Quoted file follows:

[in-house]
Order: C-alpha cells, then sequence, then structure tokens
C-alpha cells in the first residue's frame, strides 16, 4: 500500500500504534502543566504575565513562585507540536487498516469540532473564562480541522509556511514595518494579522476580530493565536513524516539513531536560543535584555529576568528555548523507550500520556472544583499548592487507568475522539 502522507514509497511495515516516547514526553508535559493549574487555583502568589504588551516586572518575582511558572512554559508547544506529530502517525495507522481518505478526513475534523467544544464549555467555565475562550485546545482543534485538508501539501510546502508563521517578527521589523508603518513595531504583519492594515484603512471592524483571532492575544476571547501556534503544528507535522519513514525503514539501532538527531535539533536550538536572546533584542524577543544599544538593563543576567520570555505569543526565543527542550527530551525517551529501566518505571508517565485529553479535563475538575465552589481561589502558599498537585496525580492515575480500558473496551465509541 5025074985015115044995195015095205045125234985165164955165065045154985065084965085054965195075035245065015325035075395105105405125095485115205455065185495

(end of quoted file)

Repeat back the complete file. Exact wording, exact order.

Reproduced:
[in-house]
Order: C-alpha cells, then sequence, then structure tokens
C-alpha cells in the first residue's frame, strides 16, 4: 500500500500504534502543566504575565513562585507540536487498516469540532473564562480541522509556511514595518494579522476580530493565536513524516539513531536560543535584555529576568528555548523507550500520556472544583499548592487507568475522539 502522507514509497511495515516516547514526553508535559493549574487555583502568589504588551516586572518575582511558572512554559508547544506529530502517525495507522481518505478526513475534523467544544464549555467555565475562550485546545482543534485538508501539501510546502508563521517578527521589523508603518513595531504583519492594515484603512471592524483571532492575544476571547501556534503544528507535522519513514525503514539501532538527531535539533536550538536572546533584542524577543544599544538593563543576567520570555505569543526565543527542550527530551525517551529501566518505571508517565485529553479535563475538575465552589481561589502558599498537585496525580492515575480500558473496551465509541 5025074985015115044995195015095205045125234985165164955165065045154985065084965085054965195075035245065015325035075395105105405125095485115205455065185495